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Re: Joseph Smith the Conlanger?

From:Henrik Theiling <theiling@...>
Date:Monday, March 14, 2005, 16:31

caeruleancentaur <caeruleancentaur@...> writes:
>... > IMO, all scripts are conscripts. >...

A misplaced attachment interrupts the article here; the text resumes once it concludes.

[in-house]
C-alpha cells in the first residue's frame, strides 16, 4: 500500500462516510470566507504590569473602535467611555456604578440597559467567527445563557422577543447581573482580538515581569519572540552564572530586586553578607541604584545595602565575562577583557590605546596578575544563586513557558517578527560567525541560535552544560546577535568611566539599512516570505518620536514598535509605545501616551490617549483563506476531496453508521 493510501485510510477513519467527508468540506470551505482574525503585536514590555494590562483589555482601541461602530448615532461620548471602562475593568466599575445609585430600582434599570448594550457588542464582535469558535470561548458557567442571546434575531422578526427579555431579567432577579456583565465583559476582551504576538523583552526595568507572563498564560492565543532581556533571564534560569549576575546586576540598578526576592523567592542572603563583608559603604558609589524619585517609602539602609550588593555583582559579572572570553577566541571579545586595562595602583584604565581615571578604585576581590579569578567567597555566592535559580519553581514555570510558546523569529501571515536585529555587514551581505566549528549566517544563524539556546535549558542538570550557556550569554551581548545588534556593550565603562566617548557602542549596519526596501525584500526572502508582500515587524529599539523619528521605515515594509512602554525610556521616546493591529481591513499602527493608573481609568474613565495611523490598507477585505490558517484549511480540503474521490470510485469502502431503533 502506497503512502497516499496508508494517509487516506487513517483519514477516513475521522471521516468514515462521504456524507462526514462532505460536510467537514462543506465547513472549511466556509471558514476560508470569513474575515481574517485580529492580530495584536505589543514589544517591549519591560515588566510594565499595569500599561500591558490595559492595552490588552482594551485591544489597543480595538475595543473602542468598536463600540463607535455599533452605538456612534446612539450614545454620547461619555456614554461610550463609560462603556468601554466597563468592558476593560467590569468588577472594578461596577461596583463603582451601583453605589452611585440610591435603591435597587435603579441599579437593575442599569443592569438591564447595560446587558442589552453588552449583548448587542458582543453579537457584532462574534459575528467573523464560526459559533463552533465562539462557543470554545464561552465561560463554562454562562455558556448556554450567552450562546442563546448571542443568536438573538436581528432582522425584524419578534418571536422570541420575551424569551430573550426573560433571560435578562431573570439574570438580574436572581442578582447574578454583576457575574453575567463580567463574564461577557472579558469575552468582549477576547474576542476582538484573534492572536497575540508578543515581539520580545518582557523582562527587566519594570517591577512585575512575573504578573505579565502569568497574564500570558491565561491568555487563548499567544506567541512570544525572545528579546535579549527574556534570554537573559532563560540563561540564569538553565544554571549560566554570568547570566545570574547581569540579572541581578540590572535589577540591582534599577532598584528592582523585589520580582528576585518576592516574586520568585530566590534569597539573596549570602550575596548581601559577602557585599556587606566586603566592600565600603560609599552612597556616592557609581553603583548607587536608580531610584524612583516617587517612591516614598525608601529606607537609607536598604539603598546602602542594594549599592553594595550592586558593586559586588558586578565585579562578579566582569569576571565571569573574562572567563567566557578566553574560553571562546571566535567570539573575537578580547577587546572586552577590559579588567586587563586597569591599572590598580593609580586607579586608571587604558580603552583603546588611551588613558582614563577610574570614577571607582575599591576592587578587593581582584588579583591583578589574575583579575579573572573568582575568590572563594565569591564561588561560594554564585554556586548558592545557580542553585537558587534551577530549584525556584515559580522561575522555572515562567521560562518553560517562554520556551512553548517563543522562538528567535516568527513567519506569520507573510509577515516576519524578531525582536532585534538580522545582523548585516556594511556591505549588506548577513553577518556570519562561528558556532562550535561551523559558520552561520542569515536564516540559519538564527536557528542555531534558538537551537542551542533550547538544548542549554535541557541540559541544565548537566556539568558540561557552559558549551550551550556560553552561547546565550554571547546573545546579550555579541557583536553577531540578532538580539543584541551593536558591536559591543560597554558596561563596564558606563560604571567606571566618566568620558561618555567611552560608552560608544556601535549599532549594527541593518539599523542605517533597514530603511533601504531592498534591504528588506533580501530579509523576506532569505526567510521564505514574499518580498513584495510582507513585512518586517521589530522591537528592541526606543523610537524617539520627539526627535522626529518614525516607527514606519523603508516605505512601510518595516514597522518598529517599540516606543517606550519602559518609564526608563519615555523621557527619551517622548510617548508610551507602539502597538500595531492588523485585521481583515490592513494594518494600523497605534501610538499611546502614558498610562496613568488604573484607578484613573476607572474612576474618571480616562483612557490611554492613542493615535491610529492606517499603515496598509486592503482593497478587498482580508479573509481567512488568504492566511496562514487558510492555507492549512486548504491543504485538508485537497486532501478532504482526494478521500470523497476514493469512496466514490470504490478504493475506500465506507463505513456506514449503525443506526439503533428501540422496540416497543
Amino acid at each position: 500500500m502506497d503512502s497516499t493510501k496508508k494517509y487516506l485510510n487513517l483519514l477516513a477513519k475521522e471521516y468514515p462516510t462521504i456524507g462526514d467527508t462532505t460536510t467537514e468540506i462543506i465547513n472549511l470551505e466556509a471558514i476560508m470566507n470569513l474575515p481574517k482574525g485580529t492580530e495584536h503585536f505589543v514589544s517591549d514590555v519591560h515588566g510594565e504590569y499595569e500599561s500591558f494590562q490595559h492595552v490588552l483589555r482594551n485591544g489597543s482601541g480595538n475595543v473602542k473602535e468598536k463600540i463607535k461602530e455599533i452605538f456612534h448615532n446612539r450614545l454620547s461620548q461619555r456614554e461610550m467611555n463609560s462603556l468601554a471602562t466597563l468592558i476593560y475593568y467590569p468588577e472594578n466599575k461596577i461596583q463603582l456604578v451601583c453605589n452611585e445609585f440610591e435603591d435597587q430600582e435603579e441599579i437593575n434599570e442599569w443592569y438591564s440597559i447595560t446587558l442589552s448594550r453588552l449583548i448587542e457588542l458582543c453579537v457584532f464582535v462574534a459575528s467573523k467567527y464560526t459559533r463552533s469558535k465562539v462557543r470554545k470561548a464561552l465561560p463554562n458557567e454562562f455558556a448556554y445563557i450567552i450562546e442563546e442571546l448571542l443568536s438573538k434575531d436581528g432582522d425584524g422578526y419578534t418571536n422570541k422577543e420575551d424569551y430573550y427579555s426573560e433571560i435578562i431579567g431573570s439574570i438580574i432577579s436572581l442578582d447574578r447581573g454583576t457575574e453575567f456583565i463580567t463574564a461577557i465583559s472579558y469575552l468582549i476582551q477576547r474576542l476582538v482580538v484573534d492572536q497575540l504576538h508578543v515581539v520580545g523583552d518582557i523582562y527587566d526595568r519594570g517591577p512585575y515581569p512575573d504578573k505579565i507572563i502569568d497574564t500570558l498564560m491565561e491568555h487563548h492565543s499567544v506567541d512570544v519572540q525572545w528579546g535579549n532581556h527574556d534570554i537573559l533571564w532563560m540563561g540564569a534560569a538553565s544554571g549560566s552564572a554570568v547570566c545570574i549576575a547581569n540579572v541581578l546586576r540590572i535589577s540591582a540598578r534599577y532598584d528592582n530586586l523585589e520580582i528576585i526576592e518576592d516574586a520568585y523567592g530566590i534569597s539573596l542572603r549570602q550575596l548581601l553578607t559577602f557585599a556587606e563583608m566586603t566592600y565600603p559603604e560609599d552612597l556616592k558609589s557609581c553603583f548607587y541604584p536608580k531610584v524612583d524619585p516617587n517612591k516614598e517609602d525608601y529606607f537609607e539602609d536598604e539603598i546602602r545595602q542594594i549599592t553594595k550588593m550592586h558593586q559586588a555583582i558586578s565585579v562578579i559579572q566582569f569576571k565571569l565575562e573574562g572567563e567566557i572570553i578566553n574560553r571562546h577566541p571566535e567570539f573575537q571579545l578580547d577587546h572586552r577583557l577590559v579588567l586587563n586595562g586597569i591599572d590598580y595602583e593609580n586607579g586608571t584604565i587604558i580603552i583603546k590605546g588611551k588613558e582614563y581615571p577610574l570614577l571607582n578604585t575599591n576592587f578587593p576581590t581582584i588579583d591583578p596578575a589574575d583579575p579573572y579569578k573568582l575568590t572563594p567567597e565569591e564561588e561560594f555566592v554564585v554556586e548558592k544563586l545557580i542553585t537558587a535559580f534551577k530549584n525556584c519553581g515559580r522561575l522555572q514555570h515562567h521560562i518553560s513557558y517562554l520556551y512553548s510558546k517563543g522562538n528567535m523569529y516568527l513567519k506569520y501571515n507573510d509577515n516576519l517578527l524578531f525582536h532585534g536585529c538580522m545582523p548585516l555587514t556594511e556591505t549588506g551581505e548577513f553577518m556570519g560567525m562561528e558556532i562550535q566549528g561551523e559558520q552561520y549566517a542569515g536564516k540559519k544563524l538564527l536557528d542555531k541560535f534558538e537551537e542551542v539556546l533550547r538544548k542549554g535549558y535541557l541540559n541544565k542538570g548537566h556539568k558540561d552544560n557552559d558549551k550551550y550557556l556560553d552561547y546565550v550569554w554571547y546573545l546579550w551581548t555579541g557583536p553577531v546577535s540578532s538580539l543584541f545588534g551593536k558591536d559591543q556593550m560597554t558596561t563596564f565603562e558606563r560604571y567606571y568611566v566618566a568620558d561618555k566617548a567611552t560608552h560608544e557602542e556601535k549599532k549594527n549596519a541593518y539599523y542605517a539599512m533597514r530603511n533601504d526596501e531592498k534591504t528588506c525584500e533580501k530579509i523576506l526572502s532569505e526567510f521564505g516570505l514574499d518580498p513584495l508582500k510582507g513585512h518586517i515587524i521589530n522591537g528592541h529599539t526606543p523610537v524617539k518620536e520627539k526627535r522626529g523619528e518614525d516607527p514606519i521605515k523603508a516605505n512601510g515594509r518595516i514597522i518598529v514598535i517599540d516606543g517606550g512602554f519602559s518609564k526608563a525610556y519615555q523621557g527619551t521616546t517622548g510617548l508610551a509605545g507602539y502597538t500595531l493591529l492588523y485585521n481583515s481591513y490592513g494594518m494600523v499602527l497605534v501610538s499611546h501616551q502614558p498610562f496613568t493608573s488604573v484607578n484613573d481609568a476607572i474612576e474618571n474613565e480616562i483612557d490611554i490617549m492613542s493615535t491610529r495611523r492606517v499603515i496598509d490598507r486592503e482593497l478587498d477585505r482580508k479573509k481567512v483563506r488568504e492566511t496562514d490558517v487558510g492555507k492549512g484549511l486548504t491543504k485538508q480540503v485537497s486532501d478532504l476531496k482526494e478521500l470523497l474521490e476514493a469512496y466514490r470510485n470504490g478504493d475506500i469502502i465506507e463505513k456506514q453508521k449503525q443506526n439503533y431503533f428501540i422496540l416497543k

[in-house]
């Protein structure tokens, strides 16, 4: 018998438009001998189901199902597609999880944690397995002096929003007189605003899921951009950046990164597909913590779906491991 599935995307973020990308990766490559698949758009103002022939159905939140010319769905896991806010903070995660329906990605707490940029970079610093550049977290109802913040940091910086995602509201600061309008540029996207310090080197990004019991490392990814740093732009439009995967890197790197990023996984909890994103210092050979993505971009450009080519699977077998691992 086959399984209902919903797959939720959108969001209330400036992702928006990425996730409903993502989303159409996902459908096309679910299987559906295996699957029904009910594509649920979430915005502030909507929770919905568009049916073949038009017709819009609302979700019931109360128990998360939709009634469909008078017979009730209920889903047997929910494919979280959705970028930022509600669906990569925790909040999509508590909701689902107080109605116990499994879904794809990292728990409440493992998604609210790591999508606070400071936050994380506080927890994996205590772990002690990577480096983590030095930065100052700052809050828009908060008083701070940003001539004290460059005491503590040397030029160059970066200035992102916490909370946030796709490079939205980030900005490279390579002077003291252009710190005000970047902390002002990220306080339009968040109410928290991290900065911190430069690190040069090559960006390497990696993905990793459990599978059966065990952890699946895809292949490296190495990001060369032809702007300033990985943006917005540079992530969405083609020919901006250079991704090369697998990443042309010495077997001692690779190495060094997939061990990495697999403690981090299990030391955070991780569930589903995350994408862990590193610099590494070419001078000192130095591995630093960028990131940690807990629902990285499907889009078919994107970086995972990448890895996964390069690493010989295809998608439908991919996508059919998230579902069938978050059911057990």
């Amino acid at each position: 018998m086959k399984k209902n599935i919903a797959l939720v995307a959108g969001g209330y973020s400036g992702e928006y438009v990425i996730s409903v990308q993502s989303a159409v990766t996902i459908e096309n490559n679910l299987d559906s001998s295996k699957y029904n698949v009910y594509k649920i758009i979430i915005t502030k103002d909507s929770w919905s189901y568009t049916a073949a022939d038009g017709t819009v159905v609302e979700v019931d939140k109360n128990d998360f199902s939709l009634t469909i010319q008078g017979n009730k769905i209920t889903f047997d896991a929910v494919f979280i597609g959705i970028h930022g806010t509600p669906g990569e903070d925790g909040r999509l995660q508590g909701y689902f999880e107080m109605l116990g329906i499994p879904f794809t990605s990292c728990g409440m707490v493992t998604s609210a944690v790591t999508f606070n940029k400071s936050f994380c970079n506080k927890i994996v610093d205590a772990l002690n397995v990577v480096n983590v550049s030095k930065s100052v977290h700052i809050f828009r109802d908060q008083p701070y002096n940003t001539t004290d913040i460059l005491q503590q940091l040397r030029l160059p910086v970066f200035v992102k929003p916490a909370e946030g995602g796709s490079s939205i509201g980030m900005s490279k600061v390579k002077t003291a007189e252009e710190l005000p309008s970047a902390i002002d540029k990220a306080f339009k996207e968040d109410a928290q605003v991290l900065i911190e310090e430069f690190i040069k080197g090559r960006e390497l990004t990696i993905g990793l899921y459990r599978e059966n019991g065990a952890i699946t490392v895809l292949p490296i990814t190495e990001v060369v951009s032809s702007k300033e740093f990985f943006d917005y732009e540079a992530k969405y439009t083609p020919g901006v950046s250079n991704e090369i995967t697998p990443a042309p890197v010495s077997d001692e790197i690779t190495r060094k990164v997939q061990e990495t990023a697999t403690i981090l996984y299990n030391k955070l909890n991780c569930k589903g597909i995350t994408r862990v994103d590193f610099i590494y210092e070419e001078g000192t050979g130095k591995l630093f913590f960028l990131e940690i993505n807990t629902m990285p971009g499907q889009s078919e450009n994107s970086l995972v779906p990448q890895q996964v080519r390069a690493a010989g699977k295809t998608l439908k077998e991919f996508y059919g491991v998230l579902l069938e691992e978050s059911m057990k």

That's no helpful thing to define. By 'conscript' people definitely means something *not* like Latin or Hangul or Cherokee. So to be of any use, a definition of 'conscript' should be more along the lines of general understanding in the conlang community. This is a bit like the question of the borderline between natlang and conlang in cases like Indonesion, etc. Personally, I do distinguish 'Fukhian' (a conscript) -- from 'Hangul' (a 'natscript'). I will not give a definition now, since it does not seem to be easy, but just say that a sensible definition does distinguish 'conscript' from 'script'. Some properties that mightbe taken into consideration for a definition of 'conscript' would be: - no. of schools that teach the script to children (the expectation would be than 'conscripts' are taught in relatively few schools. However, natscripts may very well not be taught) - no. of newspapers that use the script - whether the script was primarily invented for a natlang (natlang/conlang distinction to be neglected here and moved to another definition session) - whether the newspapers that use the script are written in a conlang or in a natlong - more generally: the amount people that use the script - the amount of time the script is regularly used by people PS: The mailinglist about conscripts is called neographies. However, conscript is the more widely used term here.